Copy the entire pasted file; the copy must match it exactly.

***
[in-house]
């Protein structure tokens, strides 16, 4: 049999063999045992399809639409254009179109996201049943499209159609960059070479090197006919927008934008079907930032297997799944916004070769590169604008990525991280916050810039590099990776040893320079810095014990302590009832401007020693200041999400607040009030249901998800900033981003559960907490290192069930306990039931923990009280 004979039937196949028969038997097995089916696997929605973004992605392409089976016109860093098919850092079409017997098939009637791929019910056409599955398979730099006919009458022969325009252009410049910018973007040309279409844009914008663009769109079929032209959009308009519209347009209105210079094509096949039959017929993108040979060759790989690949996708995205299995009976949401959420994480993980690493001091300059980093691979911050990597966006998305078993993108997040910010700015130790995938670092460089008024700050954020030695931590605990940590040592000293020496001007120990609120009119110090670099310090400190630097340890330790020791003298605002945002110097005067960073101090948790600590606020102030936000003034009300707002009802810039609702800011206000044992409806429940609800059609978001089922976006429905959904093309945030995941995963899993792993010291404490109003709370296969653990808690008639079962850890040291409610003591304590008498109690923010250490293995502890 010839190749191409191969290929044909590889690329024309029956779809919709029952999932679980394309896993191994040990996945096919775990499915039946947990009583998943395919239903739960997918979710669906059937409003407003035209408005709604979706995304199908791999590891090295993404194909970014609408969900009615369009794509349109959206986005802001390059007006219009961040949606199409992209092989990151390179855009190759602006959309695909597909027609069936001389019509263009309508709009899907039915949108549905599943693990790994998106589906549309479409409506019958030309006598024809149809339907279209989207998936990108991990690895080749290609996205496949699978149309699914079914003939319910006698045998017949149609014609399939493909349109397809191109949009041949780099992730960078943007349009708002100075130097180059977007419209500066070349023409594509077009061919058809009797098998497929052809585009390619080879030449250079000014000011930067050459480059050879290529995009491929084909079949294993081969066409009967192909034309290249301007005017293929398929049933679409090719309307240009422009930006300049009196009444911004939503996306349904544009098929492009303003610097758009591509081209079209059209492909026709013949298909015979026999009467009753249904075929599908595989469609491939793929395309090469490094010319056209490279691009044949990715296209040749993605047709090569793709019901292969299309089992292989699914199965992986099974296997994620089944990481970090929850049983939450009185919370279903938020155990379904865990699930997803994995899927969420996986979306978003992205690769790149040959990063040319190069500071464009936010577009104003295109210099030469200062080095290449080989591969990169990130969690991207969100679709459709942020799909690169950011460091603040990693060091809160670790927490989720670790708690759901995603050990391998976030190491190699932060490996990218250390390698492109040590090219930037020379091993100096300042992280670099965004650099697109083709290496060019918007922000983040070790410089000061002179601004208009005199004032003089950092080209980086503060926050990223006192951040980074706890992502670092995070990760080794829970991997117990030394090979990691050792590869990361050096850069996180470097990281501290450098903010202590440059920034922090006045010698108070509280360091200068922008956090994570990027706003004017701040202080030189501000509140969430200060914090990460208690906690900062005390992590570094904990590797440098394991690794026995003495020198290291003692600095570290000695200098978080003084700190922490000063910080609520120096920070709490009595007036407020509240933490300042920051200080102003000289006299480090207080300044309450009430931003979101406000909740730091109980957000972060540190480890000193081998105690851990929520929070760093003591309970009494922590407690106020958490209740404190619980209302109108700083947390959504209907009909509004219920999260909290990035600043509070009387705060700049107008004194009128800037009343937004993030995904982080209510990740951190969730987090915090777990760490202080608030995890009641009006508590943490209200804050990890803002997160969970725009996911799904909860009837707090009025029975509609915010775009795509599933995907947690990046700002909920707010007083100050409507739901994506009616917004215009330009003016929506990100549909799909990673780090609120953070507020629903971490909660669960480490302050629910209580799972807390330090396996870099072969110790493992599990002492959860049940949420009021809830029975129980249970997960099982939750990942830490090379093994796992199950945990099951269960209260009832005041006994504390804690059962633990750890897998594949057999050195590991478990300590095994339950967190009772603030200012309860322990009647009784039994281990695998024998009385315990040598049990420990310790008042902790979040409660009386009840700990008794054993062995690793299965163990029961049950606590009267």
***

[in-house]
């Protein structure tokens, strides 16, 4: 049999063999045992399809639409254009179109996201049943499209159609960059070479090197006919927008934008079907930032297997799944916004070769590169604008990525991280916050810039590099990776040893320079810095014990302590009832401007020693200041999400607040009030249901998800900033981003559960907490290192069930306990039931923990009280 004979039937196949028969038997097995089916696997929605973004992605392409089976016109860093098919850092079409017997098939009637791929019910056409599955398979730099006919009458022969325009252009410049910018973007040309279409844009914008663009769109079929032209959009308009519209347009209105210079094509096949039959017929993108040979060759790989690949996708995205299995009976949401959420994480993980690493001091300059980093691979911050990597966006998305078993993108997040910010700015130790995938670092460089008024700050954020030695931590605990940590040592000293020496001007120990609120009119110090670099310090400190630097340890330790020791003298605002945002110097005067960073101090948790600590606020102030936000003034009300707002009802810039609702800011206000044992409806429940609800059609978001089922976006429905959904093309945030995941995963899993792993010291404490109003709370296969653990808690008639079962850890040291409610003591304590008498109690923010250490293995502890 010839190749191409191969290929044909590889690329024309029956779809919709029952999932679980394309896993191994040990996945096919775990499915039946947990009583998943395919239903739960997918979710669906059937409003407003035209408005709604979706995304199908791999590891090295993404194909970014609408969900009615369009794509349109959206986005802001390059007006219009961040949606199409992209092989990151390179855009190759602006959309695909597909027609069936001389019509263009309508709009899907039915949108549905599943693990790994998106589906549309479409409506019958030309006598024809149809339907279209989207998936990108991990690895080749290609996205496949699978149309699914079914003939319910006698045998017949149609014609399939493909349109397809191109949009041949780099992730960078943007349009708002100075130097180059977007419209500066070349023409594509077009061919058809009797098998497929052809585009390619080879030449250079000014000011930067050459480059050879290529995009491929084909079949294993081969066409009967192909034309290249301007005017293929398929049933679409090719309307240009422009930006300049009196009444911004939503996306349904544009098929492009303003610097758009591509081209079209059209492909026709013949298909015979026999009467009753249904075929599908595989469609491939793929395309090469490094010319056209490279691009044949990715296209040749993605047709090569793709019901292969299309089992292989699914199965992986099974296997994620089944990481970090929850049983939450009185919370279903938020155990379904865990699930997803994995899927969420996986979306978003992205690769790149040959990063040319190069500071464009936010577009104003295109210099030469200062080095290449080989591969990169990130969690991207969100679709459709942020799909690169950011460091603040990693060091809160670790927490989720670790708690759901995603050990391998976030190491190699932060490996990218250390390698492109040590090219930037020379091993100096300042992280670099965004650099697109083709290496060019918007922000983040070790410089000061002179601004208009005199004032003089950092080209980086503060926050990223006192951040980074706890992502670092995070990760080794829970991997117990030394090979990691050792590869990361050096850069996180470097990281501290450098903010202590440059920034922090006045010698108070509280360091200068922008956090994570990027706003004017701040202080030189501000509140969430200060914090990460208690906690900062005390992590570094904990590797440098394991690794026995003495020198290291003692600095570290000695200098978080003084700190922490000063910080609520120096920070709490009595007036407020509240933490300042920051200080102003000289006299480090207080300044309450009430931003979101406000909740730091109980957000972060540190480890000193081998105690851990929520929070760093003591309970009494922590407690106020958490209740404190619980209302109108700083947390959504209907009909509004219920999260909290990035600043509070009387705060700049107008004194009128800037009343937004993030995904982080209510990740951190969730987090915090777990760490202080608030995890009641009006508590943490209200804050990890803002997160969970725009996911799904909860009837707090009025029975509609915010775009795509599933995907947690990046700002909920707010007083100050409507739901994506009616917004215009330009003016929506990100549909799909990673780090609120953070507020629903971490909660669960480490302050629910209580799972807390330090396996870099072969110790493992599990002492959860049940949420009021809830029975129980249970997960099982939750990942830490090379093994796992199950945990099951269960209260009832005041006994504390804690059962633990750890897998594949057999050195590991478990300590095994339950967190009772603030200012309860322990009647009784039994281990695998024998009385315990040598049990420990310790008042902790979040409660009386009840700990008794054993062995690793299965163990029961049950606590009267």